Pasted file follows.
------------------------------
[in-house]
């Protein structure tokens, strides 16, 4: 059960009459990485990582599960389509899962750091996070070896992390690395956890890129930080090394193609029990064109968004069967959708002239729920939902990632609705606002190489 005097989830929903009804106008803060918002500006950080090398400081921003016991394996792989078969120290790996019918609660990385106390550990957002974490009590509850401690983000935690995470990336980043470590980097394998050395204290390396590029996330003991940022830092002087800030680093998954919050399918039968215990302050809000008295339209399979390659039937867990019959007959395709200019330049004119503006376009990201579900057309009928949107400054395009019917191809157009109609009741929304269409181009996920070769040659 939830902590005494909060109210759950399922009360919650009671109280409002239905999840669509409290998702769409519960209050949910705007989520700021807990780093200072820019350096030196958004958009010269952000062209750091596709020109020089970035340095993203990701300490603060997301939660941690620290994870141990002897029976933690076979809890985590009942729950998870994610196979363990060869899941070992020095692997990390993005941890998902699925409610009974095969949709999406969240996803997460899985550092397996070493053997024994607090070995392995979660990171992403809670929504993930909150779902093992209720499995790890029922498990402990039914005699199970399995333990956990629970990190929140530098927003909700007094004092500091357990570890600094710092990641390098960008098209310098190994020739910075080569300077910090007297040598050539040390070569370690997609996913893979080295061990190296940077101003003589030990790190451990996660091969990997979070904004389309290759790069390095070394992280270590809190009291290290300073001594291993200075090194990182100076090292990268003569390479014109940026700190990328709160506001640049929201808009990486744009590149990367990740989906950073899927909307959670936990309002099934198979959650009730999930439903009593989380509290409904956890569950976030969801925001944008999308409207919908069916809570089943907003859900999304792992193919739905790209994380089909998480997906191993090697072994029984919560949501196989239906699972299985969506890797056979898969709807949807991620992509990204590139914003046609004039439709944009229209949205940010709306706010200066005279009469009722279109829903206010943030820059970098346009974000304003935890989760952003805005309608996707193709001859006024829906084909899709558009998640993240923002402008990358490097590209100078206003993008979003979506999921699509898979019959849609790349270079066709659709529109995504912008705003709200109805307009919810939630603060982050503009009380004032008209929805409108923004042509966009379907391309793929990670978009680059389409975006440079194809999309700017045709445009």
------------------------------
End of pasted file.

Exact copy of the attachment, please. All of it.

[in-house]
């Protein structure tokens, strides 16, 4: 059960009459990485990582599960389509899962750091996070070896992390690395956890890129930080090394193609029990064109968004069967959708002239729920939902990632609705606002190489 005097989830929903009804106008803060918002500006950080090398400081921003016991394996792989078969120290790996019918609660990385106390550990957002974490009590509850401690983000935690995470990336980043470590980097394998050395204290390396590029996330003991940022830092002087800030680093998954919050399918039968215990302050809000008295339209399979390659039937867990019959007959395709200019330049004119503006376009990201579900057309009928949107400054395009019917191809157009109609009741929304269409181009996920070769040659 939830902590005494909060109210759950399922009360919650009671109280409002239905999840669509409290998702769409519960209050949910705007989520700021807990780093200072820019350096030196958004958009010269952000062209750091596709020109020089970035340095993203990701300490603060997301939660941690620290994870141990002897029976933690076979809890985590009942729950998870994610196979363990060869899941070992020095692997990390993005941890998902699925409610009974095969949709999406969240996803997460899985550092397996070493053997024994607090070995392995979660990171992403809670929504993930909150779902093992209720499995790890029922498990402990039914005699199970399995333990956990629970990190929140530098927003909700007094004092500091357990570890600094710092990641390098960008098209310098190994020739910075080569300077910090007297040598050539040390070569370690997609996913893979080295061990190296940077101003003589030990790190451990996660091969990997979070904004389309290759790069390095070394992280270590809190009291290290300073001594291993200075090194990182100076090292990268003569390479014109940026700190990328709160506001640049929201808009990486744009590149990367990740989906950073899927909307959670936990309002099934198979959650009730999930439903009593989380509290409904956890569950976030969801925001944008999308409207919908069916809570089943907003859900999304792992193919739905790209994380089909998480997906191993090697072994029984919560949501196989239906699972299985969506890797056979898969709807949807991620992509990204590139914003046609004039439709944009229209949205940010709306706010200066005279009469009722279109829903206010943030820059970098346009974000304003935890989760952003805005309608996707193709001859006024829906084909899709558009998640993240923002402008990358490097590209100078206003993008979003979506999921699509898979019959849609790349270079066709659709529109995504912008705003709200109805307009919810939630603060982050503009009380004032008209929805409108923004042509966009379907391309793929990670978009680059389409975006440079194809999309700017045709445009």